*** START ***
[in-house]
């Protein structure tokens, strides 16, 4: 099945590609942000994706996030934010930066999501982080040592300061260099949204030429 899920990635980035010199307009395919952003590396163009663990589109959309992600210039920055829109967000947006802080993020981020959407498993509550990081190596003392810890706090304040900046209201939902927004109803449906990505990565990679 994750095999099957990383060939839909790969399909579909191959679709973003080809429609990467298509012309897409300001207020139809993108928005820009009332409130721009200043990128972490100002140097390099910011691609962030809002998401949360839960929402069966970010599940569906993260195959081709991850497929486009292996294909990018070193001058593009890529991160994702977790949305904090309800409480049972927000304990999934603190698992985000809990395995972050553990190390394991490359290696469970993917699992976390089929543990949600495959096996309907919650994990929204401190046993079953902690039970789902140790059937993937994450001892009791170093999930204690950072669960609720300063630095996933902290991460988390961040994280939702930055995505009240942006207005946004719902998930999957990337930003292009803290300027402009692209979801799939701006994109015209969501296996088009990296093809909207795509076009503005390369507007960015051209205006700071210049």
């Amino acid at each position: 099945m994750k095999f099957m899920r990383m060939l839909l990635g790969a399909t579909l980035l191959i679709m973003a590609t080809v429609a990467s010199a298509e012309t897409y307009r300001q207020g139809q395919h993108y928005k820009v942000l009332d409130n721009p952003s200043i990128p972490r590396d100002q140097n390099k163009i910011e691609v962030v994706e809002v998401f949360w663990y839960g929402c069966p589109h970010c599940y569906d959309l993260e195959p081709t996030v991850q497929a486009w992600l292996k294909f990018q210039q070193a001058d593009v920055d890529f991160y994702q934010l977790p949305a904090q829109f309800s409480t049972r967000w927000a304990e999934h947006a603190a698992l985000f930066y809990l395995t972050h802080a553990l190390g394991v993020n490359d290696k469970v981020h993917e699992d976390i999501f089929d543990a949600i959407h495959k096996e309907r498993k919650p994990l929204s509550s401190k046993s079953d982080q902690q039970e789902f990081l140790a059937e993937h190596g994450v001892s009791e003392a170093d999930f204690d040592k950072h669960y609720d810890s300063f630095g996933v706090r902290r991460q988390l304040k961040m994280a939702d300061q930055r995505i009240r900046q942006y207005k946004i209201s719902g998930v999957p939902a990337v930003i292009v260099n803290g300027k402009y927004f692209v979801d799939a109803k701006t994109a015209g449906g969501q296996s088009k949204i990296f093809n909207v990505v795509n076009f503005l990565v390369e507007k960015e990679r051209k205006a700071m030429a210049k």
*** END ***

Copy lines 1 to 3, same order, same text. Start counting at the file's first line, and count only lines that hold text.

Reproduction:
[in-house]
């Protein structure tokens, strides 16, 4: 099945590609942000994706996030934010930066999501982080040592300061260099949204030429 899920990635980035010199307009395919952003590396163009663990589109959309992600210039920055829109967000947006802080993020981020959407498993509550990081190596003392810890706090304040900046209201939902927004109803449906990505990565990679 994750095999099957990383060939839909790969399909579909191959679709973003080809429609990467298509012309897409300001207020139809993108928005820009009332409130721009200043990128972490100002140097390099910011691609962030809002998401949360839960929402069966970010599940569906993260195959081709991850497929486009292996294909990018070193001058593009890529991160994702977790949305904090309800409480049972927000304990999934603190698992985000809990395995972050553990190390394991490359290696469970993917699992976390089929543990949600495959096996309907919650994990929204401190046993079953902690039970789902140790059937993937994450001892009791170093999930204690950072669960609720300063630095996933902290991460988390961040994280939702930055995505009240942006207005946004719902998930999957990337930003292009803290300027402009692209979801799939701006994109015209969501296996088009990296093809909207795509076009503005390369507007960015051209205006700071210049």
């Amino acid at each position: 099945m994750k095999f099957m899920r990383m060939l839909l990635g790969a399909t579909l980035l191959i679709m973003a590609t080809v429609a990467s010199a298509e012309t897409y307009r300001q207020g139809q395919h993108y928005k820009v942000l009332d409130n721009p952003s200043i990128p972490r590396d100002q140097n390099k163009i910011e691609v962030v994706e809002v998401f949360w663990y839960g929402c069966p589109h970010c599940y569906d959309l993260e195959p081709t996030v991850q497929a486009w992600l292996k294909f990018q210039q070193a001058d593009v920055d890529f991160y994702q934010l977790p949305a904090q829109f309800s409480t049972r967000w927000a304990e999934h947006a603190a698992l985000f930066y809990l395995t972050h802080a553990l190390g394991v993020n490359d290696k469970v981020h993917e699992d976390i999501f089929d543990a949600i959407h495959k096996e309907r498993k919650p994990l929204s509550s401190k046993s079953d982080q902690q039970e789902f990081l140790a059937e993937h190596g994450v001892s009791e003392a170093d999930f204690d040592k950072h669960y609720d810890s300063f630095g996933v706090r902290r991460q988390l304040k961040m994280a939702d300061q930055r995505i009240r900046q942006y207005k946004i209201s719902g998930v999957p939902a990337v930003i292009v260099n803290g300027k402009y927004f692209v979801d799939a109803k701006t994109a015209g449906g969501q296996s088009k949204i990296f093809n909207v990505v795509n076009f503005l990565v390369e507007k960015e990679r051209k205006a700071m030429a210049k």